As you know, we have raised significant concern regarding the impact of mandating hybrid meetings. This is because the vast majority of cities and towns lack the technology, staffing, and capacity to implement a mandated approach, since hybrid meetings (simultaneous in-person and remote participation) are much more complicated than all-in-person or all-remote sessions. We are respectfully asking for an extension of the existing remote meeting option, as that is the only feasible approach in the foreseeable future. An extension to July 2024 would provide the time needed to assess what resources would be required to implement a more complex hybrid approach for more than ten thousand local boards, committees, and commissions.
Remote Town Meetings and Caucuses
At the beginning of the pandemic, the Governor’s state of emergency powers suspended certain provisions of state law, and municipalities worked quickly to adopt new platforms and technology to create successful remote Representative Town Meeting experiences for their governments and the public. As the technology continues to improve these functions, there is a need to make these options permanent, not only for Representative Town Meetings, but for Open Town Meetings and caucuses as well.
The current authorizations expire March 31, 2023, just as municipalities are beginning to hold their annual Town Meetings. Extending the current authorizations would allow them to maintain consistency and stability, while providing needed flexibility to prepare for important local government decisions, while keeping health, safety, and public participation in mind.
Current authorizations allowing municipalities to approve temporary permits to expand outdoor dining services are set to expire on April 1st, just as the outdoor dining season renews. Extending these authorizations would stabilize and support the service industry and Massachusetts restaurants, an economic force in cities and towns and a business sector hit particularly hard by the pandemic.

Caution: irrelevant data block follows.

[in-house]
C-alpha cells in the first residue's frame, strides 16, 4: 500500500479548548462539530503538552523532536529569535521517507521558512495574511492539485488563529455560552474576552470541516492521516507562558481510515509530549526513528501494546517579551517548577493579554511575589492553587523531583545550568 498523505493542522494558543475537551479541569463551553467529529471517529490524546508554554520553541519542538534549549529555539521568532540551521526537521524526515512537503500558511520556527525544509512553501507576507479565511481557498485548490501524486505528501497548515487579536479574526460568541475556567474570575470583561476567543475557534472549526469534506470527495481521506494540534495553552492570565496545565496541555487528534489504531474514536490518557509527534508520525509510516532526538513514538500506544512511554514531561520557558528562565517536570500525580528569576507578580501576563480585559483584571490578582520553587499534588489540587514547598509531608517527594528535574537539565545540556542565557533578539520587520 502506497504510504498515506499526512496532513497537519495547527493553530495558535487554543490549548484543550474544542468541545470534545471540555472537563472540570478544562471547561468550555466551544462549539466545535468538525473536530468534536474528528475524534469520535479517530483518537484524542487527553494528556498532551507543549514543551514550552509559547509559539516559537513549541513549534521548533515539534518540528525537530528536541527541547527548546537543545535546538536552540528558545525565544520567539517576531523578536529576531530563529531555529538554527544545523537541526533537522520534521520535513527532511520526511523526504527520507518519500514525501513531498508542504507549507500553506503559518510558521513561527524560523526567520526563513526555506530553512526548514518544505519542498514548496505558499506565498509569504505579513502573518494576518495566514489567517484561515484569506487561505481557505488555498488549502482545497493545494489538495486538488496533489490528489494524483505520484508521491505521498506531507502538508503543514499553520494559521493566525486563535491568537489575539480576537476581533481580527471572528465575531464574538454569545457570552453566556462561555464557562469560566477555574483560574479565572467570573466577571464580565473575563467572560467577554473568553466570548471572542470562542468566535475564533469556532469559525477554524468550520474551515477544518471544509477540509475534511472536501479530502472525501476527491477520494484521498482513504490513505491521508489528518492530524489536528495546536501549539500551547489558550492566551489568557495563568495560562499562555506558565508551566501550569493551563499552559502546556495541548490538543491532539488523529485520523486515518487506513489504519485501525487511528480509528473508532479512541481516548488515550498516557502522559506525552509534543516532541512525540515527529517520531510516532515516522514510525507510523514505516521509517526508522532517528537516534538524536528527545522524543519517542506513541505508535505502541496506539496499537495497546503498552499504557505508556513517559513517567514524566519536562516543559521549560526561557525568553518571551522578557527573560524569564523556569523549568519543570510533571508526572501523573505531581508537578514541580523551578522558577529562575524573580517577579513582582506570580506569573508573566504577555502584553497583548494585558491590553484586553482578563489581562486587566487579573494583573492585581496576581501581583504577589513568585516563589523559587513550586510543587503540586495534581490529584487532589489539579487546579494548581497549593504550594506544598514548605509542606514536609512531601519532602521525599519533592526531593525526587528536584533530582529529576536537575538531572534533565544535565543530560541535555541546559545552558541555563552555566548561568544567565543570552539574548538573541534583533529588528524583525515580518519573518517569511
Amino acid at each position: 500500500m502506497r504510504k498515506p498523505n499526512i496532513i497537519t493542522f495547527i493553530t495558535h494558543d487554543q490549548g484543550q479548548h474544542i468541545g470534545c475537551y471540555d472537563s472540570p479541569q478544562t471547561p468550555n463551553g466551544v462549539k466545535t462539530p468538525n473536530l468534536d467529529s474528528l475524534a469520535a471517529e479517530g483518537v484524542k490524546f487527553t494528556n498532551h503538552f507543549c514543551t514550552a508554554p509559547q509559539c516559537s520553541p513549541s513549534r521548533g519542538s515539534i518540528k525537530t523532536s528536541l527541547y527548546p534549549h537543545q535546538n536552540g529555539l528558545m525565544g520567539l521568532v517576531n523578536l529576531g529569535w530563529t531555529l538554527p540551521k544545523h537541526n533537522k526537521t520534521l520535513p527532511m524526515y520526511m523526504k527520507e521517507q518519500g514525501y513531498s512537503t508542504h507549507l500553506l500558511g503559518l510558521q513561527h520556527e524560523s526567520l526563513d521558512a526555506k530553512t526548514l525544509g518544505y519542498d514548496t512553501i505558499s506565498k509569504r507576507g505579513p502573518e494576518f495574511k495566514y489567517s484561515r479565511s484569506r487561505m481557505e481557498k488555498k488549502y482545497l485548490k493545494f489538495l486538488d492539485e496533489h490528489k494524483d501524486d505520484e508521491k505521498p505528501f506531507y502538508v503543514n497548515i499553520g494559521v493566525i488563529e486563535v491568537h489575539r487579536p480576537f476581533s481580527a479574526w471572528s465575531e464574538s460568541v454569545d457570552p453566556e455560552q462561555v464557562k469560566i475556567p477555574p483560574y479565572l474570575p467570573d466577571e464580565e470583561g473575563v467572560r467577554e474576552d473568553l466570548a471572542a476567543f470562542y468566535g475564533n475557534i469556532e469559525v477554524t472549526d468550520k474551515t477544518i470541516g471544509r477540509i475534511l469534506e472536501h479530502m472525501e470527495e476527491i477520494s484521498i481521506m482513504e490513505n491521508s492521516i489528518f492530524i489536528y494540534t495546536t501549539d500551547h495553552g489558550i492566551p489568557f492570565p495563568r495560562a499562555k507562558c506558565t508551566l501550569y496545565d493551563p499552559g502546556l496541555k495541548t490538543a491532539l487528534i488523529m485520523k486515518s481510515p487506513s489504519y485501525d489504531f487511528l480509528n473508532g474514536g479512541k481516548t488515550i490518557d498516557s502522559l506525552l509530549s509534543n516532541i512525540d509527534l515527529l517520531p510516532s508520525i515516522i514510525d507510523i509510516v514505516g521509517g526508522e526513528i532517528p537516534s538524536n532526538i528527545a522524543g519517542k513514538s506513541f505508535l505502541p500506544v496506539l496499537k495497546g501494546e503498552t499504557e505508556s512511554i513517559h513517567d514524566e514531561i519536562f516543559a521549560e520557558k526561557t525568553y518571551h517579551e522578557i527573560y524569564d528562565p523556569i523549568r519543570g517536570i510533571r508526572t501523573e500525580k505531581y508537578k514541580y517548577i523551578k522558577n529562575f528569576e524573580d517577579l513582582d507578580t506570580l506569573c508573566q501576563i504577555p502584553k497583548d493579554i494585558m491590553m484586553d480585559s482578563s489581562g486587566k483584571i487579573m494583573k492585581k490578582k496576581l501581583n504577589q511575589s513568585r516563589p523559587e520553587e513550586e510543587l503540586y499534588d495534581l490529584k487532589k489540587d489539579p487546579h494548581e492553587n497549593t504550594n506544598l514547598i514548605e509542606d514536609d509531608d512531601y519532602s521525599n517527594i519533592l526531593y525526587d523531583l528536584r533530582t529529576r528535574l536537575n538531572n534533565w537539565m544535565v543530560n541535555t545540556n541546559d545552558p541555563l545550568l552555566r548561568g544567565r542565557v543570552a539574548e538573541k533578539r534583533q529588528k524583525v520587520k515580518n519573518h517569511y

Thanks to your leadership, cities and towns have been able to continue their innovative use of technology to ensure resilient and flexible approaches to the conduct of municipal meetings and operations. As you know, the vast majority of municipal board and committee members are volunteers, donating their time to nighttime meetings, doing their best to serve their neighbors. The current remote options that you have extended multiple times have helped immuno-compromised volunteers participate fully and allowed community residents to view live-streamed meetings in real time. We respectfully ask that you provide another extension to continue this progress.
Thank you very much for your support for the communities of Massachusetts, and for your consideration of this important matter. If you have any questions, please do not hesitate to have your office contact me or MMA Legislative Analyst Ali DiMatteo at 617-426-7272 or firstname.lastname@example.org at any time.
With abiding appreciation,
Geoffrey C. Beckwith
Executive Director & CEO
The Honorable Aaron M. Michlewitz, House Chair
The Honorable Michael J. Rodrigues, Senate Chair
Joint Committee on Ways and Means
The Honorable Antonio F.D. Cabral, House Chair
The Honorable Nick Collins, Senate Chair
Joint Committee on State Administration and Regulatory Oversight